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12 An investigation of the sensitivity of the rome IV criteria for opioid-induced constipation
  1. Charlotte Leach and
  2. Andrew Davies
  1. Royal Surrey County Hospital, Guildford


Aim The aim of this study was to investigate the prevalence of opioid-induced constipation (OIC) using different diagnostic criteria, and specifically the new Rome IV criteria.

Methods This was a prospective, multi-centre, observational study of 350 patients with cancer who were receiving regular opioid analgesia for cancer pain. Patients were assessed for the presence of OIC using: a) Simple question (‘are you constipated?’); b) Camilleri definition; c) EAPC definition (constipation); d) Rome IV criteria; and e) comprehensive Specialist Palliative Care (SPC) clinician assessment (‘gold standard’). Patients also completed the Bowel Function Index ( to assess the adequacy of treatment), the PAC-QOL (to assess related quality of life), and the MSAS-SF (to assess correlation between constipation and other physical and psychological symptoms).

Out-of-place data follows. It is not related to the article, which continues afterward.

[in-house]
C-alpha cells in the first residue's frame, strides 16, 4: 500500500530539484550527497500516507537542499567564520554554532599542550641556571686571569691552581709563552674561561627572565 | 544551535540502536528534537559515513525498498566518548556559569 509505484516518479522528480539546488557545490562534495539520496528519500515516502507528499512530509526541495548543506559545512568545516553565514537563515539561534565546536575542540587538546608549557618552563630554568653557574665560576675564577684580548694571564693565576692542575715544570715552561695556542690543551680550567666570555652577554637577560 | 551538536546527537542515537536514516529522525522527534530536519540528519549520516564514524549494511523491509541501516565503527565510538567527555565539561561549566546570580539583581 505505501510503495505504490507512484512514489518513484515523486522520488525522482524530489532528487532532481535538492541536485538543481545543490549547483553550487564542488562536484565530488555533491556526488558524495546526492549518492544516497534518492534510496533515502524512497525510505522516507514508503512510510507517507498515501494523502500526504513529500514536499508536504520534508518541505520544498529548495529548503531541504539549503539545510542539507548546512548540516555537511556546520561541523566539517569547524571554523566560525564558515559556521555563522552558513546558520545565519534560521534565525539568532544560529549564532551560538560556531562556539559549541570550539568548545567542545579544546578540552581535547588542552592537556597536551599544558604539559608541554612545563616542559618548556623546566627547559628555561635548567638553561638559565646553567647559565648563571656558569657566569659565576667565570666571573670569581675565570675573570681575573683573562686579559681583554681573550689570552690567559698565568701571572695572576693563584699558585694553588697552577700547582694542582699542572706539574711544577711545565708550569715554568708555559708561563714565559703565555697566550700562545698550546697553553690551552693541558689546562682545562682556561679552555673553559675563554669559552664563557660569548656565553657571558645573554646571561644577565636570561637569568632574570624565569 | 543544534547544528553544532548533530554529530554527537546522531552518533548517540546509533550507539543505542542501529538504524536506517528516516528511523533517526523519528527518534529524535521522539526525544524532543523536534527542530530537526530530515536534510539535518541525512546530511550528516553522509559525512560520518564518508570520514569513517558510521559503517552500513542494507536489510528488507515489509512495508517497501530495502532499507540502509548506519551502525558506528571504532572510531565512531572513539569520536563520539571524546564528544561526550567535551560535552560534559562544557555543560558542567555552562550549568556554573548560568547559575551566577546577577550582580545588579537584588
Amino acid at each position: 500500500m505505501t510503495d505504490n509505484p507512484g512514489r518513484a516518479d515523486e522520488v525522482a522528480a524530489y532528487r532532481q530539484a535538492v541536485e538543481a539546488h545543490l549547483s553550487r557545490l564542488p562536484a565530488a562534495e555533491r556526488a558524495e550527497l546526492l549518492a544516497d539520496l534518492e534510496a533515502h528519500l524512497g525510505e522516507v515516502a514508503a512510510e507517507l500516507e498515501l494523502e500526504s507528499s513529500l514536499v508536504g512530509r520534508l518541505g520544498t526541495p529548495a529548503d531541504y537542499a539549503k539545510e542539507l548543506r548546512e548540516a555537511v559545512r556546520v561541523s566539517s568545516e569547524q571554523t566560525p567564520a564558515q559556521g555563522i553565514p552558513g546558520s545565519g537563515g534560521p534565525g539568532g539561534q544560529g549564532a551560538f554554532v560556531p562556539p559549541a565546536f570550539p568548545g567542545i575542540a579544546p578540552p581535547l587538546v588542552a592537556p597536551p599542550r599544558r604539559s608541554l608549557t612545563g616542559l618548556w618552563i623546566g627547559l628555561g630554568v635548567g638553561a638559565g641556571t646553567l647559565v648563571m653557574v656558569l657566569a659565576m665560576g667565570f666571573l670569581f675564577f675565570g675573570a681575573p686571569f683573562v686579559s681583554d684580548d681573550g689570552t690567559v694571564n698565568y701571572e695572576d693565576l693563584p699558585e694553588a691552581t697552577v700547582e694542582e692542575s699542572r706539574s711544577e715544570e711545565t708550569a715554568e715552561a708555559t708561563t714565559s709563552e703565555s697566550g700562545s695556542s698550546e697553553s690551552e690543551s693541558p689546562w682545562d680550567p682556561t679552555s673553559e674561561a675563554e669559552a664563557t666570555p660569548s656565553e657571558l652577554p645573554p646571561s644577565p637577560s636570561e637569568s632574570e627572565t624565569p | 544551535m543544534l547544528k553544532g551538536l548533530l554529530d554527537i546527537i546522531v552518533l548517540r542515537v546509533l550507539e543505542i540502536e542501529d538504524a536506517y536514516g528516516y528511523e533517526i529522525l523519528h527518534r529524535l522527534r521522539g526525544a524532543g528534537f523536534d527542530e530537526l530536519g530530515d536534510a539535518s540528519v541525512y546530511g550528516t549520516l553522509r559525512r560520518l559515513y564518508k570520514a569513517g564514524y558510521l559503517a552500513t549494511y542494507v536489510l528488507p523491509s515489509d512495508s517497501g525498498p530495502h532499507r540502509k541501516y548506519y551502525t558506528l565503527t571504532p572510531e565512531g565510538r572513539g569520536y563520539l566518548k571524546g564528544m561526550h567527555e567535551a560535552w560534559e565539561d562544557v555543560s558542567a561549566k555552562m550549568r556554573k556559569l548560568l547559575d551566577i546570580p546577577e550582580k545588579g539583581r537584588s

Results The prevalence of OIC according to the different diagnostic criteria was:

  • ‘Simple’ question: 32.8%

  • EAPC definition: 27.7%

  • Camilleri definition: 59.4%

  • Rome IV criteria: 23.4%

  • Specialist Palliative Care clinician assessment: 60.8%.

Of the 213 patients that were deemed to have OIC by comprehensive SPC clinician assessment, only 79 were Rome IV positive (and 134 were Rome IV negative). Thus, the sensitivity of Rome IV criteria was only 37.4%, (specificity 98%). In contrast, there was a good correlation between the SPC clinician assessment and the Camilleri definition (sensitivity 85.7%; specificity 73.2%). Data on the other PROMS will be presented in the full report.

Conclusions Asking a simple question (‘are you constipated’) will miss many patients with OIC. The ‘gold standard’ appears to be a comprehensive SPC clinician assessment, although the Camilleri definition appears to be a useful screening question for clinical practice. The Rome IV criteria does not appear to be a sensitive method for diagnosing OIC.

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